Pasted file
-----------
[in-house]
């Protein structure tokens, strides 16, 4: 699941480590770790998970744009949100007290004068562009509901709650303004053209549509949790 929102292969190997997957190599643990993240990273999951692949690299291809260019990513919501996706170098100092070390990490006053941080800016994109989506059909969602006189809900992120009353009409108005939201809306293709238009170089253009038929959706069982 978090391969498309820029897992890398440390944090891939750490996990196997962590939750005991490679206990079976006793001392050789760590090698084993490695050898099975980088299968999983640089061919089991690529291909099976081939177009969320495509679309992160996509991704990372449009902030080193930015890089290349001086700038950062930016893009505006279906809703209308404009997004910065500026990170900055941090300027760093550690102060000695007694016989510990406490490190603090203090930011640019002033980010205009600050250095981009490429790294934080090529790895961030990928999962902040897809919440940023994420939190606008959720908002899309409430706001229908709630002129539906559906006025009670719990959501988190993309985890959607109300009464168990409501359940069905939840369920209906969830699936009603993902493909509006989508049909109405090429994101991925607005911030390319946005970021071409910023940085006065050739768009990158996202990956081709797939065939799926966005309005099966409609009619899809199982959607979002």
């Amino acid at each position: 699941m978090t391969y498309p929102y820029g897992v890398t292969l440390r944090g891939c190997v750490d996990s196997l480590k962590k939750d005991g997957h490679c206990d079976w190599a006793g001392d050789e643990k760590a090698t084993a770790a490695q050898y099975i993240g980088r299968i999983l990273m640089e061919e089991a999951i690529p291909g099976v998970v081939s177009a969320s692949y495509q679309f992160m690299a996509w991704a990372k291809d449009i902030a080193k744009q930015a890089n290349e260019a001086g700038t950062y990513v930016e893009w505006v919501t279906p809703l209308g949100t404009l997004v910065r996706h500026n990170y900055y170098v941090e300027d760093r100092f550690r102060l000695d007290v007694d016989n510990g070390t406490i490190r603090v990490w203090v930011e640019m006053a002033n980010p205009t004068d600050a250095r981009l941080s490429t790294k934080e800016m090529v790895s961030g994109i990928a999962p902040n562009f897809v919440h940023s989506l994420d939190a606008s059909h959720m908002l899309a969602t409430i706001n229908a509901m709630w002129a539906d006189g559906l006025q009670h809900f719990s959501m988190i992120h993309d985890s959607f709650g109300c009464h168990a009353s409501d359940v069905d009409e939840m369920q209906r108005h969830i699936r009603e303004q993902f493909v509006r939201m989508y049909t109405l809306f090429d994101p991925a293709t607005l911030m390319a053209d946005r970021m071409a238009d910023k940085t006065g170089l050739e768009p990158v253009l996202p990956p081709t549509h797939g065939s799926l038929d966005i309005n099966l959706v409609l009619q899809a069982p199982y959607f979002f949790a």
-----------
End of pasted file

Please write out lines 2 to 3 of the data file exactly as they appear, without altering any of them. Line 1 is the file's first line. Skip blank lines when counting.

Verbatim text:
């Protein structure tokens, strides 16, 4: 699941480590770790998970744009949100007290004068562009509901709650303004053209549509949790 929102292969190997997957190599643990993240990273999951692949690299291809260019990513919501996706170098100092070390990490006053941080800016994109989506059909969602006189809900992120009353009409108005939201809306293709238009170089253009038929959706069982 978090391969498309820029897992890398440390944090891939750490996990196997962590939750005991490679206990079976006793001392050789760590090698084993490695050898099975980088299968999983640089061919089991690529291909099976081939177009969320495509679309992160996509991704990372449009902030080193930015890089290349001086700038950062930016893009505006279906809703209308404009997004910065500026990170900055941090300027760093550690102060000695007694016989510990406490490190603090203090930011640019002033980010205009600050250095981009490429790294934080090529790895961030990928999962902040897809919440940023994420939190606008959720908002899309409430706001229908709630002129539906559906006025009670719990959501988190993309985890959607109300009464168990409501359940069905939840369920209906969830699936009603993902493909509006989508049909109405090429994101991925607005911030390319946005970021071409910023940085006065050739768009990158996202990956081709797939065939799926966005309005099966409609009619899809199982959607979002």
């Amino acid at each position: 699941m978090t391969y498309p929102y820029g897992v890398t292969l440390r944090g891939c190997v750490d996990s196997l480590k962590k939750d005991g997957h490679c206990d079976w190599a006793g001392d050789e643990k760590a090698t084993a770790a490695q050898y099975i993240g980088r299968i999983l990273m640089e061919e089991a999951i690529p291909g099976v998970v081939s177009a969320s692949y495509q679309f992160m690299a996509w991704a990372k291809d449009i902030a080193k744009q930015a890089n290349e260019a001086g700038t950062y990513v930016e893009w505006v919501t279906p809703l209308g949100t404009l997004v910065r996706h500026n990170y900055y170098v941090e300027d760093r100092f550690r102060l000695d007290v007694d016989n510990g070390t406490i490190r603090v990490w203090v930011e640019m006053a002033n980010p205009t004068d600050a250095r981009l941080s490429t790294k934080e800016m090529v790895s961030g994109i990928a999962p902040n562009f897809v919440h940023s989506l994420d939190a606008s059909h959720m908002l899309a969602t409430i706001n229908a509901m709630w002129a539906d006189g559906l006025q009670h809900f719990s959501m988190i992120h993309d985890s959607f709650g109300c009464h168990a009353s409501d359940v069905d009409e939840m369920q209906r108005h969830i699936r009603e303004q993902f493909v509006r939201m989508y049909t109405l809306f090429d994101p991925a293709t607005l911030m390319a053209d946005r970021m071409a238009d910023k940085t006065g170089l050739e768009p990158v253009l996202p990956p081709t549509h797939g065939s799926l038929d966005i309005n099966l959706v409609l009619q899809a069982p199982y959607f979002f949790a």